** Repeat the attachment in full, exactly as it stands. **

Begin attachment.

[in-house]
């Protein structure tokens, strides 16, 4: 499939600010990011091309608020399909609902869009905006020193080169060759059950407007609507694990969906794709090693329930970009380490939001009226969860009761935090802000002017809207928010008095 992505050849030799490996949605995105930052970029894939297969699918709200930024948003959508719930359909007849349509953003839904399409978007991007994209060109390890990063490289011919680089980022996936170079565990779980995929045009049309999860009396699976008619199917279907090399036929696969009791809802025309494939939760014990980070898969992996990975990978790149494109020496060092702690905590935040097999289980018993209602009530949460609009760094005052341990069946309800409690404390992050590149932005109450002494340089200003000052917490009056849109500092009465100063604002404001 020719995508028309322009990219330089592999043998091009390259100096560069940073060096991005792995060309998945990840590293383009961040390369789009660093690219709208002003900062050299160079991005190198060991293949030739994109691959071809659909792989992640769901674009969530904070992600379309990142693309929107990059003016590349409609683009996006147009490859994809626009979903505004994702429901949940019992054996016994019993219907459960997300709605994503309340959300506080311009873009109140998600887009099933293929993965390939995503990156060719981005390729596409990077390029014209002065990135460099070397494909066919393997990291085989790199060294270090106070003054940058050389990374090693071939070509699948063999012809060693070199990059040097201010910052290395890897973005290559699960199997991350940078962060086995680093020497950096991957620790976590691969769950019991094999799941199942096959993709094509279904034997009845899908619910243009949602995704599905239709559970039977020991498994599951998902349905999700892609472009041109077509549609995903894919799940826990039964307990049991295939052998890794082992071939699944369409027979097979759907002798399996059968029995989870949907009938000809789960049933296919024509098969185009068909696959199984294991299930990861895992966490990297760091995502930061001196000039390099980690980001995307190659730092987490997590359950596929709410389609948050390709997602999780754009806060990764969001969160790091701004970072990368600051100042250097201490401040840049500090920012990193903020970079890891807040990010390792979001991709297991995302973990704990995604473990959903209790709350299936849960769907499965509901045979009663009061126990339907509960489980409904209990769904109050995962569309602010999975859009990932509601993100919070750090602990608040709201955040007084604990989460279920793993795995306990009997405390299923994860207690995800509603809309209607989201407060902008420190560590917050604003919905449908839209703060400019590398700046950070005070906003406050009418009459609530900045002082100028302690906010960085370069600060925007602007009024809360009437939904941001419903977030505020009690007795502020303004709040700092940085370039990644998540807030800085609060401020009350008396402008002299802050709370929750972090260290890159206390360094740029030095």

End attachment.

[in-house]
């Protein structure tokens, strides 16, 4: 499939600010990011091309608020399909609902869009905006020193080169060759059950407007609507694990969906794709090693329930970009380490939001009226969860009761935090802000002017809207928010008095 992505050849030799490996949605995105930052970029894939297969699918709200930024948003959508719930359909007849349509953003839904399409978007991007994209060109390890990063490289011919680089980022996936170079565990779980995929045009049309999860009396699976008619199917279907090399036929696969009791809802025309494939939760014990980070898969992996990975990978790149494109020496060092702690905590935040097999289980018993209602009530949460609009760094005052341990069946309800409690404390992050590149932005109450002494340089200003000052917490009056849109500092009465100063604002404001 020719995508028309322009990219330089592999043998091009390259100096560069940073060096991005792995060309998945990840590293383009961040390369789009660093690219709208002003900062050299160079991005190198060991293949030739994109691959071809659909792989992640769901674009969530904070992600379309990142693309929107990059003016590349409609683009996006147009490859994809626009979903505004994702429901949940019992054996016994019993219907459960997300709605994503309340959300506080311009873009109140998600887009099933293929993965390939995503990156060719981005390729596409990077390029014209002065990135460099070397494909066919393997990291085989790199060294270090106070003054940058050389990374090693071939070509699948063999012809060693070199990059040097201010910052290395890897973005290559699960199997991350940078962060086995680093020497950096991957620790976590691969769950019991094999799941199942096959993709094509279904034997009845899908619910243009949602995704599905239709559970039977020991498994599951998902349905999700892609472009041109077509549609995903894919799940826990039964307990049991295939052998890794082992071939699944369409027979097979759907002798399996059968029995989870949907009938000809789960049933296919024509098969185009068909696959199984294991299930990861895992966490990297760091995502930061001196000039390099980690980001995307190659730092987490997590359950596929709410389609948050390709997602999780754009806060990764969001969160790091701004970072990368600051100042250097201490401040840049500090920012990193903020970079890891807040990010390792979001991709297991995302973990704990995604473990959903209790709350299936849960769907499965509901045979009663009061126990339907509960489980409904209990769904109050995962569309602010999975859009990932509601993100919070750090602990608040709201955040007084604990989460279920793993795995306990009997405390299923994860207690995800509603809309209607989201407060902008420190560590917050604003919905449908839209703060400019590398700046950070005070906003406050009418009459609530900045002082100028302690906010960085370069600060925007602007009024809360009437939904941001419903977030505020009690007795502020303004709040700092940085370039990644998540807030800085609060401020009350008396402008002299802050709370929750972090260290890159206390360094740029030095």